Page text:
New Delhi is our nation’s pride and home to billions of dreams. We must protect it. The people and the government must stop denying the attention this problem deserves. According to The New York Times, “New Delhi’s current particulate levels are as dangerous to the city’s 20 million residents as smoking more than two packs of cigarettes every day”. The WHO states that in Delhi, poor quality air has damaging effects on the lungs of 2.2 million or 50 percent of all children. There is no dearth of data to prove how menacing the air over Delhi has become.
There is a need for a comprehensive strategy to fix this problem. The Delhi government should start regulating the vehicles on the road. Recent reports from the transport department of the Delhi government states that 10,567,712 vehicles are registered as of May 25. A smart integrated public transport system is required. The governments should not wait until winters when the panic stricken people and media come knocking at their doors. All the industries releasing smoke must be removed from the NCR area. An extensive air quality information dispersal system must be established for the safety of the people.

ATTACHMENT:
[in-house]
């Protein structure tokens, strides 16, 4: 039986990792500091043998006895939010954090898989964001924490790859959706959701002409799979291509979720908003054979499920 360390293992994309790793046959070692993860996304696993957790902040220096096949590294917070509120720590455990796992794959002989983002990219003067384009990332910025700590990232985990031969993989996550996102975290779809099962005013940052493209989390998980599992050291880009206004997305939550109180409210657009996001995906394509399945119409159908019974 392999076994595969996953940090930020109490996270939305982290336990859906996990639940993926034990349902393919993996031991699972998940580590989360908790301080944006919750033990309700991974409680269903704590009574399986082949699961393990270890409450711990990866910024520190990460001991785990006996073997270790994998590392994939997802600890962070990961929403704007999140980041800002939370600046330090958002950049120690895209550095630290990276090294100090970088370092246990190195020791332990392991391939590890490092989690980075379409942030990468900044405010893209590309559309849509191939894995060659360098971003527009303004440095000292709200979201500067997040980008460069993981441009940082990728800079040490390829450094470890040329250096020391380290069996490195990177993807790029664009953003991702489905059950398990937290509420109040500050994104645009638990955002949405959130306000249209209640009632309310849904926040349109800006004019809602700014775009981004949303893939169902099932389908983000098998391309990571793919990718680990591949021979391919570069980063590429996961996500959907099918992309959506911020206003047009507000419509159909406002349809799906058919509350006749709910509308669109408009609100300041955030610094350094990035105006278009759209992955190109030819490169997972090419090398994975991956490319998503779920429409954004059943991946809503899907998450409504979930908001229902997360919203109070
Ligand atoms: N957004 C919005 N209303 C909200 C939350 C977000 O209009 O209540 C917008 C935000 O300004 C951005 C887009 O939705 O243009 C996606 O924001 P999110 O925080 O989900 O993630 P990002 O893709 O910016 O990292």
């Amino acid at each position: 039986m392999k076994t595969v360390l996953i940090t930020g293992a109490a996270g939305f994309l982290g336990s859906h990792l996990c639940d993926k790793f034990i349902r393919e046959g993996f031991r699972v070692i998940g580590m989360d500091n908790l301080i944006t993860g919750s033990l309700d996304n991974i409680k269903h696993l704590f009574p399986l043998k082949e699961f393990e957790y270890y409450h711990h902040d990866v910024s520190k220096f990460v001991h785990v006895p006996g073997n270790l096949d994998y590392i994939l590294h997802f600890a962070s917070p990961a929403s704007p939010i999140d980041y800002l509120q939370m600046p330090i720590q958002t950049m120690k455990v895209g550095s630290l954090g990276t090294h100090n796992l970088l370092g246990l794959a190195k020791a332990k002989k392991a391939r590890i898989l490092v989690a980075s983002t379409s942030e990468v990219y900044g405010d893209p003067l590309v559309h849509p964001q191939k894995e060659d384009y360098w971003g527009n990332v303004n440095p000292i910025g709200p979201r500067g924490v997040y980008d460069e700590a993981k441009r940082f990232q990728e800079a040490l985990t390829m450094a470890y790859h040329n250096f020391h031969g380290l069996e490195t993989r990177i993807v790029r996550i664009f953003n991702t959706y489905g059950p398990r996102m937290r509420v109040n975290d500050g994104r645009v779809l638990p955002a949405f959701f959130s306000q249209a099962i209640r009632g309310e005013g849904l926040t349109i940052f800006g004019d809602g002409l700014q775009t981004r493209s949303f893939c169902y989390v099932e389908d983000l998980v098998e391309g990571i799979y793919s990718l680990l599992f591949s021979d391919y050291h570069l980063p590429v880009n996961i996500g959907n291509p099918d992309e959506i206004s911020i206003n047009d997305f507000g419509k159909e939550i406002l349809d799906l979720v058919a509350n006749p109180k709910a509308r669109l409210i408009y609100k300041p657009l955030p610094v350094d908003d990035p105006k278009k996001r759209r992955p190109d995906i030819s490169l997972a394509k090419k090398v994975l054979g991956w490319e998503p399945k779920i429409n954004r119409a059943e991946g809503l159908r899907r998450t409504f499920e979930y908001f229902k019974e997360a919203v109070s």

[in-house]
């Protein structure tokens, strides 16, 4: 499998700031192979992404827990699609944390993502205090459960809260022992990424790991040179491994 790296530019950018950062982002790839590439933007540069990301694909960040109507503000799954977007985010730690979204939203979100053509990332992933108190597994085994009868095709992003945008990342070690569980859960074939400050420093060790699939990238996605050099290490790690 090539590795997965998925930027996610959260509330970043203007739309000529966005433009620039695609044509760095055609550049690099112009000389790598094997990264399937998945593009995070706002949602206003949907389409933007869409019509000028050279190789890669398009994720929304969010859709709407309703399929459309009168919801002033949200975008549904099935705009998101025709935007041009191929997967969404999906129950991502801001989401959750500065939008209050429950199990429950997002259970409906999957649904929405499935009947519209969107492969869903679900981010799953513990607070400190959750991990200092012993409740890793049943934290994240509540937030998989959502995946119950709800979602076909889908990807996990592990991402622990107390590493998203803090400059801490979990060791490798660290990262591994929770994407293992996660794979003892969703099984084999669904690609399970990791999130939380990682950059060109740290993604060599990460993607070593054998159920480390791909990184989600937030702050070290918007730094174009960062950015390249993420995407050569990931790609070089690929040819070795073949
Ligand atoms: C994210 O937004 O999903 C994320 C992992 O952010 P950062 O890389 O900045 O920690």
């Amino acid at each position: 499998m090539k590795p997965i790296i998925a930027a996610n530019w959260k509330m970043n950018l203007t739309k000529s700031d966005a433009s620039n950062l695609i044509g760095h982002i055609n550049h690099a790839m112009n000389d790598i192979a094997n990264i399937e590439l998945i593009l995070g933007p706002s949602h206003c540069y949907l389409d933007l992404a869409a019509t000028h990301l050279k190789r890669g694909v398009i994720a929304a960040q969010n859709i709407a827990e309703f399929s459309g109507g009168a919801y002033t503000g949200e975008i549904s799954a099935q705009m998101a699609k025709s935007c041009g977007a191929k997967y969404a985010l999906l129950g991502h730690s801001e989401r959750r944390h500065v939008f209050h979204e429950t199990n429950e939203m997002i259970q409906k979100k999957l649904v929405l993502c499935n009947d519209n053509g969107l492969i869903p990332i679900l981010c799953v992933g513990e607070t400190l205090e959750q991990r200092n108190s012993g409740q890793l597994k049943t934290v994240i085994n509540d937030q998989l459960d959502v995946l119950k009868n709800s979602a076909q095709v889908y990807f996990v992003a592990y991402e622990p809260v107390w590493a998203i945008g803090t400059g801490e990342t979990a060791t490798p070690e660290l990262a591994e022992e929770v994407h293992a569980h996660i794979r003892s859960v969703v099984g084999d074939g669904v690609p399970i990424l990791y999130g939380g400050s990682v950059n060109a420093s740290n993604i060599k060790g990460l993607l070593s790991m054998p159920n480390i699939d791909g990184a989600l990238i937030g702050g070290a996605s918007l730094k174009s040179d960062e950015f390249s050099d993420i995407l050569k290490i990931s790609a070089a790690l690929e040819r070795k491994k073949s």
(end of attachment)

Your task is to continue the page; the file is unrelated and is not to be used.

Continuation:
We may take some cue from countries where such health alert networks are already established that spread information through text messages and TV news tickers. In Beijing, there are sirens placed to inform public when the air quality has reached harmful levels. At the end of the day, it is us who have to fight for our right to life which is a fundamental right under the Constitution of India. Awareness among the people is the first step toward this fight. This campaign against pollution needs the participation of all institutions. The media, schools, colleges, civil society members, the state government, and the central government, all need to be equal participants in this process of fighting air pollution.